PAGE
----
By comparison, his earlier plans seem tame and, quite frankly, pedestrian when you consider his future projects, which go far beyond launching a couple more electric vehicles.
That said, it’s Musk’s more-than-proficient execution of those projects which have made them look so easily achievable - something that Musk keenly pointed out isn’t so easy to do - commenting on how Tesla and Ford are the only two US carmakers that haven’t yet been bankrupted.
While he’s achieved what he wanted in ten years, the roll-out of this second part of the plan will surely take much longer. Largely dependent on regulators understanding how to make fully autonomous cars viable on public roads, his plans for car-sharing based on summoning a Tesla vehicle wherever you want could easily be twenty years away, based on the current lack of clarity on legalising self-driving cars.
What Musk hasn’t revealed in ‘Masterplan, part deux’ is timeframes for new models - a compact SUV and pick-up, his solar project or public transport endeavours - though, of course, we’ve asked.
It seems realistic that those plans, solely reliant on Musk, could easily come off in five years - he’s stated that his electric truck and bus will be unveiled next year, while it’s likely he’ll want to get the Model 3 production well underway before starting on a compact SUV or pick-up truck.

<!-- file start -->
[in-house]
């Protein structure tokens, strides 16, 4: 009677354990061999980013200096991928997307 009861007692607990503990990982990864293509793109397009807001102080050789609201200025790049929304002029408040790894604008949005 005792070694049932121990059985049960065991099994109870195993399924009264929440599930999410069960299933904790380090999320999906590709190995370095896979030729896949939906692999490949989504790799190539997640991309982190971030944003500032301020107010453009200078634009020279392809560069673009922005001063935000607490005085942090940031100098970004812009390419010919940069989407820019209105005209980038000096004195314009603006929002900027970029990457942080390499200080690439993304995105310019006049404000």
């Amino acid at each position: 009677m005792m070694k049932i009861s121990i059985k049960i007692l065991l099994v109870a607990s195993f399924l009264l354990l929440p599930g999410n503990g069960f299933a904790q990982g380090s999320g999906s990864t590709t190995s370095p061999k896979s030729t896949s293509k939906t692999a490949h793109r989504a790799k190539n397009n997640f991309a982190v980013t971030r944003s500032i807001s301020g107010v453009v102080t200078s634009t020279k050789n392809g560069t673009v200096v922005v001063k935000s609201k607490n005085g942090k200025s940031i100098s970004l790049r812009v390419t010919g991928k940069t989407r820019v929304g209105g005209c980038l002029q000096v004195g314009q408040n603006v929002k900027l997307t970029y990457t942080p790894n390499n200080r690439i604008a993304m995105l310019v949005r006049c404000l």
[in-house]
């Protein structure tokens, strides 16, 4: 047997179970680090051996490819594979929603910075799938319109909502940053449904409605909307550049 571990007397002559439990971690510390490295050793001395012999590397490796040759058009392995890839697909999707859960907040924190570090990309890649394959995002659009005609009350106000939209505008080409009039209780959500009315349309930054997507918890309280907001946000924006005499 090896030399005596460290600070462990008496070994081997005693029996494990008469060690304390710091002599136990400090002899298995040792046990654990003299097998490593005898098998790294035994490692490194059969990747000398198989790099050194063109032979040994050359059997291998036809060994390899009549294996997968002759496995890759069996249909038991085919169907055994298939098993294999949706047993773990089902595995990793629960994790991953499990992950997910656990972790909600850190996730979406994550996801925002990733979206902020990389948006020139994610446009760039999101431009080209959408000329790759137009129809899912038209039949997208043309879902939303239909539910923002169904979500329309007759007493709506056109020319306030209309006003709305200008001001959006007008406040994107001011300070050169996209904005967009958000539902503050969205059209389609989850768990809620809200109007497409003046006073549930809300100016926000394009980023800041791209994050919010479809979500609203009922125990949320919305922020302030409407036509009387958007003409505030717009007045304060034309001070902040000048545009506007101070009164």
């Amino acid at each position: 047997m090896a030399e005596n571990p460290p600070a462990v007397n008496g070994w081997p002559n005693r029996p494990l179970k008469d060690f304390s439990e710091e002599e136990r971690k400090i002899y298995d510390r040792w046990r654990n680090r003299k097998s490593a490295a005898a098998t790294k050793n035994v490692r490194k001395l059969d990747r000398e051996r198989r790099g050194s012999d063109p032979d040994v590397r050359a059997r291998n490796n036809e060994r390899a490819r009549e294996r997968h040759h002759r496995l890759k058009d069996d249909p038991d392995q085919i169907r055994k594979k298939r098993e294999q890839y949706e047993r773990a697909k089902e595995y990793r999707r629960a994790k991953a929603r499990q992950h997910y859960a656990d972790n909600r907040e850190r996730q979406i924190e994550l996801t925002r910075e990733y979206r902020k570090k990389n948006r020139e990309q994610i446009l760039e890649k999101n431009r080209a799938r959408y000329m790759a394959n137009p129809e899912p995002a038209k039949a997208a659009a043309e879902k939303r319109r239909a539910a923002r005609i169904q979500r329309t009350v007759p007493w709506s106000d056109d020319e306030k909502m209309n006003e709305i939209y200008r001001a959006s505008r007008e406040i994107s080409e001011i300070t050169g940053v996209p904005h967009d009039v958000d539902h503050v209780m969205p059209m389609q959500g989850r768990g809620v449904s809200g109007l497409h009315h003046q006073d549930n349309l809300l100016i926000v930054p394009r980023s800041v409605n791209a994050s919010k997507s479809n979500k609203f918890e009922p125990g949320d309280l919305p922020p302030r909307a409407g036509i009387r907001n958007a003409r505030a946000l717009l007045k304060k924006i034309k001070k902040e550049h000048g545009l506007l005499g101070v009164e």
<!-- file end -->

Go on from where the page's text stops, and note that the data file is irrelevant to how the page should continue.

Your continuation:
It's entirely possible that Musk will achieve these goals - although the stock market may be thinking Musk has been a little too ambitious, with stocks down 2.05% over the previous day at the time of writing.
After all, Tesla isn’t without its issues: there’s the business model, which is widely reported to be flawed; heavily subsidised by the Californian government and buoyed by Musk’s other entrepreneurial ventures. There are unreliability and quality issues including reports of brake noise, poor interior fit and finish, sunroof leaks and door handle malfunctions in the Model S. The Model X's issues include one buyer talking of misaligned body panels and loose chrome fitments. Most pressingly, though, there’s concerns that the rest of the industry is catching up fast.